ON the 22nd of September 2012, with the starting gun fired, I found myself on a platform in Princes Street Gardens making the first political speech of my life. It ended: “People will not be voting Yes in 2014 for any particular party or government. This is a referendum, not a parliamentary election.

“People voting Yes will be quite simply plighting their troth to their country’s future as a state as well as a nation. And I will be one of them.”

There followed many conversations with people – mainly in the cultural rather than the political realm – as to how this dream might most easily be made flesh. And the overwhelming feeling was that a thousand flowers needed to bloom; we all had to plan and execute ideas which might attract and persuade people to the overarching Yes cause.

Enter my partner in crime. Unlike me, Jean Urquhart was, for part of her adult life, an elected politician. The former chatelaine of The Ceilidh Place in Ullapool had been first a councillor then an MSP at Holyrood. A woman of independent mind, she switched from SNP to Independent when her party decided to endorse future Scottish membership of Nato.

We had been friends for many years; indeed, she and my late husband had both been raised in Bathgate and knew each other before Jean and I met. We shared broadly similar convictions and values. And a suitable sense of the ridiculous.

We hatched a plot. Supposing she and I were to undertake a road trip; a trip in the weeks leading up to polling day to various Scottish islands in my modest VW Beetle? Suitably customized for the occasion. We would also have the company of my normal navigator: Ghillie, the Tibetan Terrier. Another woman with attitude.

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(Which led to our first little local difficulty. Ghillie knew her place and that was in the front passenger seat. The glower aimed at Jean from the back seat would have felled a more wimpy soul than Mistress Urquhart at 50 paces.)

I visited the Yes campaign offices and relieved them of a bagload of goodies with which to charm the hopefully friendly natives en route. We planned an island hop which would take in Arran, Mull, Islay and, a little later, Shetland, which was ultimately to become Jean’s new home.

We planned accommodation around the car ferry dates; a wonderful wee turf-roofed cottage on Arran; a farmhouse B&B on Islay; a friend’s house on Iona and another in Lerwick. Sorted. Sort of.

And we planned some formal meetings alongside our determination to leave no passer-by/tourist/local dweller unturned in our mission to maximise the Yes vote.

But the meetings would be geared to people and places with no formal political connections or known leanings one way or t’other. We may have lacked experience as itinerant evangelists for Yes, but what we lacked in know-how, we hoped to compensate for in enthusiasm and raw passion for the cause.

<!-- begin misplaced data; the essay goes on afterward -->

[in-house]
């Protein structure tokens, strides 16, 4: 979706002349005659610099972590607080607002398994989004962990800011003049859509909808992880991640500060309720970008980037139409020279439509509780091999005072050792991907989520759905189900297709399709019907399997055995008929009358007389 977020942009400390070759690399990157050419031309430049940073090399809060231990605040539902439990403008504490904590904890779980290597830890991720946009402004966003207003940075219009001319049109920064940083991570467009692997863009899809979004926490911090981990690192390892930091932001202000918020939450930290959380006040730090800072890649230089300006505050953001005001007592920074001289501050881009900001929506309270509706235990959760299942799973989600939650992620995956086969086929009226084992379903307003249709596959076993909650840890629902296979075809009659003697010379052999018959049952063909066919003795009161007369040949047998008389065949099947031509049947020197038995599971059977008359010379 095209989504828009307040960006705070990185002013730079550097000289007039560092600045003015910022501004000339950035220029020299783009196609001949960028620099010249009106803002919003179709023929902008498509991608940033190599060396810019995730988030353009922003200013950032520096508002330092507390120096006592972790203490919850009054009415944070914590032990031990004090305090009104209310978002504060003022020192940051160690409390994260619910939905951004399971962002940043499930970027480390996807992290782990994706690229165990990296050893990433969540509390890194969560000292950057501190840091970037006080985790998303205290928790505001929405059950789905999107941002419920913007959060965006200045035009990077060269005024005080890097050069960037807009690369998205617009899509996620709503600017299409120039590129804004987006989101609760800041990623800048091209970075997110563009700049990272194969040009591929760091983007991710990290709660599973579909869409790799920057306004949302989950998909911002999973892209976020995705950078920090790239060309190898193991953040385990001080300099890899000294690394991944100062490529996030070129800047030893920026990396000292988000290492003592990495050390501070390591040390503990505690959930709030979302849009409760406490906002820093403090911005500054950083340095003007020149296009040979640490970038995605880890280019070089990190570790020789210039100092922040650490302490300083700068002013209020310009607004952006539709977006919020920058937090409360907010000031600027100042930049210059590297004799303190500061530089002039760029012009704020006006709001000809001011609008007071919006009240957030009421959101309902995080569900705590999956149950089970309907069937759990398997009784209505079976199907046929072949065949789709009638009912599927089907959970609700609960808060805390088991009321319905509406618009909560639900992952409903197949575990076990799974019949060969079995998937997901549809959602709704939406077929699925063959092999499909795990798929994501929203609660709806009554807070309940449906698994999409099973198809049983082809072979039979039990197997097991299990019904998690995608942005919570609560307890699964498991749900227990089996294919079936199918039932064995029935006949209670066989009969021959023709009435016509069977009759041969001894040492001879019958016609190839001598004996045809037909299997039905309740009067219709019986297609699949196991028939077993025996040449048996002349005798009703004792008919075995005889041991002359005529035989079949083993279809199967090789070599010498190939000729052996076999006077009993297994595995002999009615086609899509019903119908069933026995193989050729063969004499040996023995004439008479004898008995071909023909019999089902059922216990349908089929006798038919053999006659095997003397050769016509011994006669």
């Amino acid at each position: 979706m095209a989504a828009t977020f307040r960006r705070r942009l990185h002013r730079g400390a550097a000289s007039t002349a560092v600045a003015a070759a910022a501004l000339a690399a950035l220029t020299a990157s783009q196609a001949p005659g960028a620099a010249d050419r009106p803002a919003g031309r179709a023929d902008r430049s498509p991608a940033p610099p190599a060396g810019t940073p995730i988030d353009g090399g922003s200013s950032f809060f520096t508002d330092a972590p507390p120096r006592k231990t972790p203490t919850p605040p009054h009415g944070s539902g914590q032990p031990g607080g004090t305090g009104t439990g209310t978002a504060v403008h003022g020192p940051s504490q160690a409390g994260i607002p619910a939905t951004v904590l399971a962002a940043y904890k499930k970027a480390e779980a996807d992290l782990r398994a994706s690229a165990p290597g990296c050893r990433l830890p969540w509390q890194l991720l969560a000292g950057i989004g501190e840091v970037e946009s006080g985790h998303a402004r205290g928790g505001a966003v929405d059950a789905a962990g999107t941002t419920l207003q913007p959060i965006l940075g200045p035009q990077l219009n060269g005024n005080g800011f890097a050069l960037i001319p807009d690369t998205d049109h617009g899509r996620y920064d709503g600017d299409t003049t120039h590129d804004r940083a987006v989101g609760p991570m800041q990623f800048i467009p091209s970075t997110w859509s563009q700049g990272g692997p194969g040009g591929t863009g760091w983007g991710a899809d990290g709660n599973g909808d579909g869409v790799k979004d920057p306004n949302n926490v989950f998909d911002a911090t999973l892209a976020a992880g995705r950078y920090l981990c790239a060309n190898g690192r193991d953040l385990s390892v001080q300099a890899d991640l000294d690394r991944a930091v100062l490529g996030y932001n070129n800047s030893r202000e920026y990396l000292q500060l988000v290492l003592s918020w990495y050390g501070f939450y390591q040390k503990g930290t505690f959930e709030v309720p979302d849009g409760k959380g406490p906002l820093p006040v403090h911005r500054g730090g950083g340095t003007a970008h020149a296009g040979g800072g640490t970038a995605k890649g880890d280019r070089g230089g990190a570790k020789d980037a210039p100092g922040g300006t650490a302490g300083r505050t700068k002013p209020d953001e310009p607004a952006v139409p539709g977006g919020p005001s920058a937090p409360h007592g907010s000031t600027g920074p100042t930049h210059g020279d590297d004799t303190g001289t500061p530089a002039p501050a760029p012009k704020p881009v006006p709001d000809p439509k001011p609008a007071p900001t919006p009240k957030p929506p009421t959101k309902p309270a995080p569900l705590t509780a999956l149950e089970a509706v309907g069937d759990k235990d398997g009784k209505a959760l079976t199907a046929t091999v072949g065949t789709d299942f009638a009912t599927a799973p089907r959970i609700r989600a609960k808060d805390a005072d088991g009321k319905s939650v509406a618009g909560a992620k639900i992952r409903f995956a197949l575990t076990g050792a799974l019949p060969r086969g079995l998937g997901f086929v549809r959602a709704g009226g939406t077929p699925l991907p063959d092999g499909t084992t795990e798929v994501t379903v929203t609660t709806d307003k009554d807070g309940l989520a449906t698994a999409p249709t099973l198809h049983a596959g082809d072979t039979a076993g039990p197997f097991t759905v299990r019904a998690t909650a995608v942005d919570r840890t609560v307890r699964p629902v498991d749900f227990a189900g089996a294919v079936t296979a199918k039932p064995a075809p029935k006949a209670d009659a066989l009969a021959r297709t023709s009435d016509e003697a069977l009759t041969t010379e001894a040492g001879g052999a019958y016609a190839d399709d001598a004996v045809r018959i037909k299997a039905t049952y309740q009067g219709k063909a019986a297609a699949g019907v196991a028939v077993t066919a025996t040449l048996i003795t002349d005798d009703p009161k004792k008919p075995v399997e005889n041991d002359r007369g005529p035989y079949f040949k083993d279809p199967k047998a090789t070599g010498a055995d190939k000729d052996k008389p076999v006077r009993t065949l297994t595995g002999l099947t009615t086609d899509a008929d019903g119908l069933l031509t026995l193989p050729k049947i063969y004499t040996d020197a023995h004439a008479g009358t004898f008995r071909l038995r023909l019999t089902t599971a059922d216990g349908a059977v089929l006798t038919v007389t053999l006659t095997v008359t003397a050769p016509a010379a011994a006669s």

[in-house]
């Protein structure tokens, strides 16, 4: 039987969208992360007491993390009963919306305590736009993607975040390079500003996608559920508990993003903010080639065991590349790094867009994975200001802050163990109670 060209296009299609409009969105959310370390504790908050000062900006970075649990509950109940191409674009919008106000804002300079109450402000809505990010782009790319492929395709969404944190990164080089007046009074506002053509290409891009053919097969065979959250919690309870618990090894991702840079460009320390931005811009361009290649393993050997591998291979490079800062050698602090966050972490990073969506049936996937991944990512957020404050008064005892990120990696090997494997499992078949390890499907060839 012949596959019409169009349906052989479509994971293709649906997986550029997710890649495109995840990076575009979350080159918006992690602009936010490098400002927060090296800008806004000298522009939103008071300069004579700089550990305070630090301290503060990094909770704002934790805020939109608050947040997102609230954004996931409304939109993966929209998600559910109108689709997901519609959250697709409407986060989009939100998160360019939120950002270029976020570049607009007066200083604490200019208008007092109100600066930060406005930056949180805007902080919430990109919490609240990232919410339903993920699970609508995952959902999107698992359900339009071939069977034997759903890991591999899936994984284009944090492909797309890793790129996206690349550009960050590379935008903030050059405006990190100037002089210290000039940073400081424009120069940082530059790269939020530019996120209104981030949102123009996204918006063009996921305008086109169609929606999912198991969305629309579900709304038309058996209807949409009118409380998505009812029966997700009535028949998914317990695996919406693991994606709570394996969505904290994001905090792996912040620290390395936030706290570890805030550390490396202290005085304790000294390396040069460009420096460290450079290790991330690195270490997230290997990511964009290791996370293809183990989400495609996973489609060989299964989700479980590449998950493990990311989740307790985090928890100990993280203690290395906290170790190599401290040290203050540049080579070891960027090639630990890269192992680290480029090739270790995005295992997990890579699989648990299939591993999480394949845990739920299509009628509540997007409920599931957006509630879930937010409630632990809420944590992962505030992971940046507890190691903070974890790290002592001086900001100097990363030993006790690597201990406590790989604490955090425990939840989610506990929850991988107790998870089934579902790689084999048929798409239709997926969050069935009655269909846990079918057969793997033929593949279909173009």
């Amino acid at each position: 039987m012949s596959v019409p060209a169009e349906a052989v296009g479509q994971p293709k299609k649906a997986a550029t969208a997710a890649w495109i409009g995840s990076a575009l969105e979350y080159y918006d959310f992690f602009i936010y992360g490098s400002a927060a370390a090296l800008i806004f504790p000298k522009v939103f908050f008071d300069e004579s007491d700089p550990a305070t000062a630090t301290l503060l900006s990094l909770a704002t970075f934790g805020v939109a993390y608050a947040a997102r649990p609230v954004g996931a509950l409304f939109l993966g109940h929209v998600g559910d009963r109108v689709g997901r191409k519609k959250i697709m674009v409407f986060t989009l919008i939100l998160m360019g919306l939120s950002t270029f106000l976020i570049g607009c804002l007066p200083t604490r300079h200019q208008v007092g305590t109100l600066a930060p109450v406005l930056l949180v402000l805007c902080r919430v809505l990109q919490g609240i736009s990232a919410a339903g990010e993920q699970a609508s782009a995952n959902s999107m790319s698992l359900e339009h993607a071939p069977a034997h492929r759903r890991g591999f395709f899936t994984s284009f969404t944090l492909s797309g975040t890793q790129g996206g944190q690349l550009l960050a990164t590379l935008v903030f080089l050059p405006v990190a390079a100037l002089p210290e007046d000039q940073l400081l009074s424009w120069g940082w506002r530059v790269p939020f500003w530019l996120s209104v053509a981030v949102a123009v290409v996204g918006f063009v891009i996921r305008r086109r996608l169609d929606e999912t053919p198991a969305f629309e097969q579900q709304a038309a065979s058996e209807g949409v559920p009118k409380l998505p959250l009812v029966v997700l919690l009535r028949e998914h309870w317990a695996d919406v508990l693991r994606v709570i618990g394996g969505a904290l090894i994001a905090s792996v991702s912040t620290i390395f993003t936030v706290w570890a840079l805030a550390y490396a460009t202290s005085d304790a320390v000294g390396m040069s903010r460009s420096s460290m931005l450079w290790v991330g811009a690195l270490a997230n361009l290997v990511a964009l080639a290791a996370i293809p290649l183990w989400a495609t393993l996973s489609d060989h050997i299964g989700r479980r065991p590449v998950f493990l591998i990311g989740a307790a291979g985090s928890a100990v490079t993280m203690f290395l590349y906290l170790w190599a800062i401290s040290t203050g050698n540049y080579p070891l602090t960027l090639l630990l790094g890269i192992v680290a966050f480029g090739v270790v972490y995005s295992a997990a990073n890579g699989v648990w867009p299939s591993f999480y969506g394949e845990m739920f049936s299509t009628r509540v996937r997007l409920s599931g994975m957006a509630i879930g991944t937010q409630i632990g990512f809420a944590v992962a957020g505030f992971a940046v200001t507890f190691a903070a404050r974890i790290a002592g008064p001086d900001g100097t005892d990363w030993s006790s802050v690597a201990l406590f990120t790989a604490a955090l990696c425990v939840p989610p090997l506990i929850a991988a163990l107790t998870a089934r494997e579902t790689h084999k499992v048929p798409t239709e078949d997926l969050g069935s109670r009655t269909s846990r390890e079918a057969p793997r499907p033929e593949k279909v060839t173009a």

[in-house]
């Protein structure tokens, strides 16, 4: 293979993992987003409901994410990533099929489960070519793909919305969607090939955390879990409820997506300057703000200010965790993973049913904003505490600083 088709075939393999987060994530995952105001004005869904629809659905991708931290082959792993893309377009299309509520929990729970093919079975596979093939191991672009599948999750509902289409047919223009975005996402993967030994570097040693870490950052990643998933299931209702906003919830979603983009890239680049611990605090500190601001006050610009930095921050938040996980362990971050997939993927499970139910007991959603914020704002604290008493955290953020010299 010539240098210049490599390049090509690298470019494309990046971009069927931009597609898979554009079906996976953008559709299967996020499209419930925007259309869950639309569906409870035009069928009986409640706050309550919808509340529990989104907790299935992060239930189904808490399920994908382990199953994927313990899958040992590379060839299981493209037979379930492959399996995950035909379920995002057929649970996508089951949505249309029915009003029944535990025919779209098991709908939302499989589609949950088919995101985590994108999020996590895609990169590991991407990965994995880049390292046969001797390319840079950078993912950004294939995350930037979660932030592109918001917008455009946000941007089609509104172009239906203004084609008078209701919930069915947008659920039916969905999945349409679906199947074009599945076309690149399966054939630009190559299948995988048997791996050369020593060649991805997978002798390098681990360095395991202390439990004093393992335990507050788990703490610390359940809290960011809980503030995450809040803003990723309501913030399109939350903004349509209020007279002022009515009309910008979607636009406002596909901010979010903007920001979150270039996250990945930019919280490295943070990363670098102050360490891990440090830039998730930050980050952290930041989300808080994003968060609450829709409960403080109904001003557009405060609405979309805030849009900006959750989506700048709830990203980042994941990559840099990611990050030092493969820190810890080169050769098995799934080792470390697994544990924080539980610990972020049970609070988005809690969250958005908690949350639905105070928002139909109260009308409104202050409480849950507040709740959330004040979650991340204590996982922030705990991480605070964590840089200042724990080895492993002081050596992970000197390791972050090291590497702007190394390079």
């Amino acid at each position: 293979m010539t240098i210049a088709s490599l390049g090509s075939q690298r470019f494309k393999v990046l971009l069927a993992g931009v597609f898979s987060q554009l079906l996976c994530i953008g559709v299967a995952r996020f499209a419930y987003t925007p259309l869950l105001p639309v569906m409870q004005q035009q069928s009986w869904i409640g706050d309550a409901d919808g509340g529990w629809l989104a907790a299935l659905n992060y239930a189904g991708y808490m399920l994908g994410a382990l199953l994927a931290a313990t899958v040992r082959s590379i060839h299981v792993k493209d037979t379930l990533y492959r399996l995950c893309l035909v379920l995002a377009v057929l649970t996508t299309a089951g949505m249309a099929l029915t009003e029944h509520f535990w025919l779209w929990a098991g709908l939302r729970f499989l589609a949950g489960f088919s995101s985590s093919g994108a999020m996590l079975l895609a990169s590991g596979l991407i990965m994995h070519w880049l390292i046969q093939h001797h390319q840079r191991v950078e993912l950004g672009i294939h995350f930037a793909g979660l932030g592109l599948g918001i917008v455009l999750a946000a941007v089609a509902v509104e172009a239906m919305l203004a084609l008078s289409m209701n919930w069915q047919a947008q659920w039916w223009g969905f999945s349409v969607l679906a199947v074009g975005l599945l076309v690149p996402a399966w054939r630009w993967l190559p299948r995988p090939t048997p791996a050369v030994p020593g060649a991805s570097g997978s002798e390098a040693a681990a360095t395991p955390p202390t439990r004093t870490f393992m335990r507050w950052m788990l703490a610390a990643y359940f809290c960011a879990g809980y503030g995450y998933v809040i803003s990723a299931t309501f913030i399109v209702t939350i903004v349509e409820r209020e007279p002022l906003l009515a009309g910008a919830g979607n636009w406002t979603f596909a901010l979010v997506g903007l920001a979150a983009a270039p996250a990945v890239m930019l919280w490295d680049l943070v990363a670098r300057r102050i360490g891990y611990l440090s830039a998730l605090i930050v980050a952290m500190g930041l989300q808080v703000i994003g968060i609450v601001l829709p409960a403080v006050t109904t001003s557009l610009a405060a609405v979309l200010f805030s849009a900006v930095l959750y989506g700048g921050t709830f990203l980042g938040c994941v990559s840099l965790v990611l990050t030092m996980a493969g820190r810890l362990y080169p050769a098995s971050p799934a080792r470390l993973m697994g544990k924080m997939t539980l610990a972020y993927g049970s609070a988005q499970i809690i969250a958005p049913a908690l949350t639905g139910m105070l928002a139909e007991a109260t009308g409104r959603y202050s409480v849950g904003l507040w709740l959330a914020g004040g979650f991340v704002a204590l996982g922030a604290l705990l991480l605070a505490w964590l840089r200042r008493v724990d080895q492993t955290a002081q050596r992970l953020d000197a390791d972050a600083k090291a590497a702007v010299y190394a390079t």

The Arran sojourn almost turned two time-served agnostics into true believers. The sun split the heavens, and one evening, as we ate shoreside in Lamlash, we watched children laughing and playing in the sea. In Scotland. In a Scottish summer. The omen felt good.

No names, no pack drill about the meeting room where we met target voters. Suffice to say it had a fairly intimate relationship with the NHS. We had a rough-and-ready pitch for each occasion. A sort of good cop/good cop routine.

And we found folk eager to chat, eager to debate, eager to ask questions. No eggs or rotten tomatoes were harmed in the making of these encounters.

The Islay sojourn was similarly pleasant, though some in the farming community were obviously oblivious to our blandishments. I thought then, and still do now, that an antipathy to the Common Agricultural Policy and its supposed bias to French rural communities might have some merit. But it wouldn’t pay many bills when the subsidies disappeared.

And as we drove around the winding and single-track island roads, at once enchanting and frustrating, we saw a great deal of signage suggesting that the EU had underwritten a wheen of infrastructure projects.

Our landlady on Iona, base camp for Mull, provided one of our more unexpected hustings. She invited a load of people round her dinner table and set us loose on them – many sceptical, but many persuadable. We gave it our best shot ...

This is an excerpt from Summer Of '14, our upcoming glossy indyref magazine. For the full (much longer) piece, pre-order your copy today!